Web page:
Roger Federer is arguably the greatest tennis player who ever played the game, and at the age of 33, the 17-times Grand Slam champion and world number two is back at Wimbledon looking for his eighth title at SW19. It's a joy to look back at his career, and we thought you'd like a reminder of his greatest-ever Wimbledon matches.
2001: Federer Beats Sampras
Pete Sampras had been at the top of the men's game for a decade when he met the young Swiss in the fourth round at Wimbledon 2001. Though Federer had been picking up some heat as one of a group of emerging youngsters, Sampras, to his fans, was seen as the king of grass-court tennis, a serve-volleyer in a game that was becoming increasingly powerful, and a totally unflappable, easy-going player.
What followed was, at the time, one of the greatest shocks at Wimbledon, as Sampras, admittedly not quite the force who had, at that point, already won 13 of his 14 Grand Slams, went about his almost-perfect routine, but found his every groundstroke and volley matched by Federer at the other end. The magnanimous Sampras openly admits that Federer is the "greatest."
2003: The First Title
Wimbledon would have to wait another two years after that seismic victory to see Federer claim the Men's Singles title on Centre Court for the first time. First Goran Ivanisevic took his only Wimbledon title in 2001, having entered as a wild card, then Lleyton Hewitt won in what many assumed would be the first victory of many. Few suspected Federer would tie down the Wimbledon title as assiduously as his hair of the time.
Looking back at Federer's "ponytail years", what is extraordinary is how little effort the great man appears to be making - he rarely seems to be running, or working hard, and yet he is always in position for the shots when they come to him. That superhuman level of anticipation is one of the reasons for Federer's success; like a chess player, he is able to view the game several moves ahead.
Mark Philippoussis, the big-serving, tall Australian who was consistently in the ATP top ten in the late 1990s and early 2000s, must have been aware he was taking on a technically-superior player, as he tried to counter with out-and-out power, in an attempt to keep points as short as possible. However he was taken apart in straight sets.
2007: Five in a Row
Federer's true golden period was in the mid-2000s, when it seemed almost impossible to defeat him in a Grand Slam Final. Unless, that is, you were Rafael Nadal in the French Open. The Spanish maestro seemed the Agassi to Federer's Sampras - all high-energy running, maximum-attack double-handed backhands and a dominant, alpha-male, baseline game that made up for a perfunctory net game.
Nadal had beaten Federer three times in successive French Open finals when they reached Wimbledon in 2007, and although the Swiss had won their men's final in 2006, it seemed like a matter of record that Nadal was inching closer to beating him on grass.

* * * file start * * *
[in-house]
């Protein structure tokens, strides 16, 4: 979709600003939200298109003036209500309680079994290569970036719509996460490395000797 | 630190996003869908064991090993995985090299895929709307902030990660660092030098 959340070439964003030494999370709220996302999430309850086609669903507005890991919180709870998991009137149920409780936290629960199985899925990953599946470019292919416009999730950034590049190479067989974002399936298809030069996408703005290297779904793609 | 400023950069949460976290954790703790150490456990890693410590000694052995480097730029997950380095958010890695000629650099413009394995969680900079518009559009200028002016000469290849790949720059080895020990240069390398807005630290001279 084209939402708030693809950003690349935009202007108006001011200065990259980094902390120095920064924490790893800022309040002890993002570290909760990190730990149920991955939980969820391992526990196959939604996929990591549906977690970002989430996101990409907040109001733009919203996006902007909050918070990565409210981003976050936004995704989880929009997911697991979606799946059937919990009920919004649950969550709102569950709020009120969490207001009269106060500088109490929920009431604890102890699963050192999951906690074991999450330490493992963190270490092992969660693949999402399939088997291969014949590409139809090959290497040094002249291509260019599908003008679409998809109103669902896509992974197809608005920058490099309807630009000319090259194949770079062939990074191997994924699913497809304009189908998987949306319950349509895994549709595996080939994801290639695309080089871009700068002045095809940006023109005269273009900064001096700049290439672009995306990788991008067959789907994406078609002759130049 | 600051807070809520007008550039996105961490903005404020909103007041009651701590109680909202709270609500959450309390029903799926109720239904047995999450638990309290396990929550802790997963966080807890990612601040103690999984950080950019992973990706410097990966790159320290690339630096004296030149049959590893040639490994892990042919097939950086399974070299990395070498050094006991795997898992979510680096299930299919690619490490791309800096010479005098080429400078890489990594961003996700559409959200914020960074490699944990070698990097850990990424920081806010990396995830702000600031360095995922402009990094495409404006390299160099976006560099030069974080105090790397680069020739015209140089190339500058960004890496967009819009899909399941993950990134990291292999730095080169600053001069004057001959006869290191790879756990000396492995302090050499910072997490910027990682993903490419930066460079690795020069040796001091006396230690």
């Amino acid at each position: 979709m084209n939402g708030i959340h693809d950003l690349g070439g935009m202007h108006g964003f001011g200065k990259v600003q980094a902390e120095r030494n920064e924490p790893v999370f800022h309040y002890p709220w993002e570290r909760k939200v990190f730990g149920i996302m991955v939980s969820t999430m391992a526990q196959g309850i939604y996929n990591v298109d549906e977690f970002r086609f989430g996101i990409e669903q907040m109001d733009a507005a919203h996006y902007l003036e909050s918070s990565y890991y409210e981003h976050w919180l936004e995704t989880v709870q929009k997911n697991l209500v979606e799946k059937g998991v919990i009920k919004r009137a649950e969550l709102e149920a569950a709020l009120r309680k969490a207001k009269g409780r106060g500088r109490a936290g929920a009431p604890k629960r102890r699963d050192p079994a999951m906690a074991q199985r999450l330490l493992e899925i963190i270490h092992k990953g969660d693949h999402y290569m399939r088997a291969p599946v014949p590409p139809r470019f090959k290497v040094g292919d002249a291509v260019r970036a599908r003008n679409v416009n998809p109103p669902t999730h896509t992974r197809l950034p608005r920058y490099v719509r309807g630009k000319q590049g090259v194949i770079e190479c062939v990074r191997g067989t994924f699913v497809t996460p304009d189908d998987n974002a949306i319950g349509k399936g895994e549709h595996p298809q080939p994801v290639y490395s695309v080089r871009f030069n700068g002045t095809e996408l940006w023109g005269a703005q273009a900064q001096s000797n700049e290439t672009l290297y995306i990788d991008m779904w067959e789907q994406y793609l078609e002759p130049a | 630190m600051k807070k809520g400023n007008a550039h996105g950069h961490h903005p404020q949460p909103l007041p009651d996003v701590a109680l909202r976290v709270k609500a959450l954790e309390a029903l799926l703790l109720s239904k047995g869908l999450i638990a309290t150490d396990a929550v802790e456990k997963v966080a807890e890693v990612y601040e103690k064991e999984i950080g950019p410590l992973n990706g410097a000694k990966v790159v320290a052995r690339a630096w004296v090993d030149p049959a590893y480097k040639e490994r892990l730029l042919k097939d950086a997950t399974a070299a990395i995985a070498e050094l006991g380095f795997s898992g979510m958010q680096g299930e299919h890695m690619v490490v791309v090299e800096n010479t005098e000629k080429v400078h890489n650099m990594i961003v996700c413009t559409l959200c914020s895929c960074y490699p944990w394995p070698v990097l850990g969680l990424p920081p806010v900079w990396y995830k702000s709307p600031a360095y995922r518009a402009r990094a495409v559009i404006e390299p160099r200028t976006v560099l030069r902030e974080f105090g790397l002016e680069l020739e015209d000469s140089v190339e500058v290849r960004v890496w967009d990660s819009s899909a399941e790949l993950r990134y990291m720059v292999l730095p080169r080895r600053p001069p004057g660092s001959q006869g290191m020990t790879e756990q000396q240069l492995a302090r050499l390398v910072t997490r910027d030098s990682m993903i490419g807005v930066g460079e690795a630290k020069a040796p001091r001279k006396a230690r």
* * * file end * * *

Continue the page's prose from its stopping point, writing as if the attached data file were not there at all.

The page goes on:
This five-set Federer victory, which had some epic twists including a very difficult fourth set for Federer, was also a victory for defiance, with the older man refusing to yield. At the time, with tennis players routinely retiring at 30, some speculated that Nadal would depose Federer as the game's leading figure. Few suspected that both players would still be battling it out, and still in the world top ten, in 2015.
2008: The Crown Moves On
Nadal HAD to win it in 2008, surely? This was not a sports betting enthusiast talking, more people accepting Nadal was, in 2008, the pre-eminent talent in world tennis, and practically unplayable on his day. Almost inevitably, the number-one and number-two seeds met in the final.
What was to follow stunned even seasoned tennis fans. Like 2007, it was a five-setter, but this match holds a special place in the hearts of Wimbledon-watchers because of the way, like Rocky Balboa, Federer looked out on the canvas after two bruising sets, won by Nadal 6-4, but came back into the match. No player in the open era has ever won a Wimbledon final from two sets down, but Federer fans began to believe after he won the third and fourth by tiebreaks.
The fifth set saw both men, with their polar-opposite games, matching each other for the perfection of their shot selection. This match, as exception as it is, is also the perfect riposte to anyone who argues tennis no longer contains long rallies; there were many of them. Nadal eventually won 9-7, but even in defeat, this is not just his and Federer's greatest match, but possibly the greatest in all tennis.
2009: Roddick More than a Glorious Loser
Federer, by 2009, had won five Wimbledon men's singles titles, two of them against the American Andy Roddick. Like Philippoussis, Roddick was a product of an era when the serve was seen as the most important part of tennis, his thunderous delivery a regular match-winner, his easy, intelligent wit a winner of many fans.
However, many had dismissed Roddick as a chat-show personality who would never step up to take on the top players; Federer, Nadal and the up-and-coming Novak Djokovic all seemed to have superior technique to Roddick's increasingly-outdated bludgeoning game.
2009 was a sad tournament, as the reigning champion, Nadal, was unable to defend his title. Federer had just beaten his rival in the French Open final - the only time he would manage this - and the Catalan admitted he had tendinitis in both knees and would have to drop out of Wimbledon.
Few suspected Roddick would put on such a fine show against Federer, but this 2009 final was another clash of differing techniques, with Roddick at one point having two set points to take the second set, but Federer winning it on a tiebreak and showing guts as well as finesse. Roddick came back one more time, taking the fourth set 6-3, and then it was to one of the longest-ever Grand Slam fifth sets - Roddick not yielding until the scores hit 16-14. An unexpectedly superb match.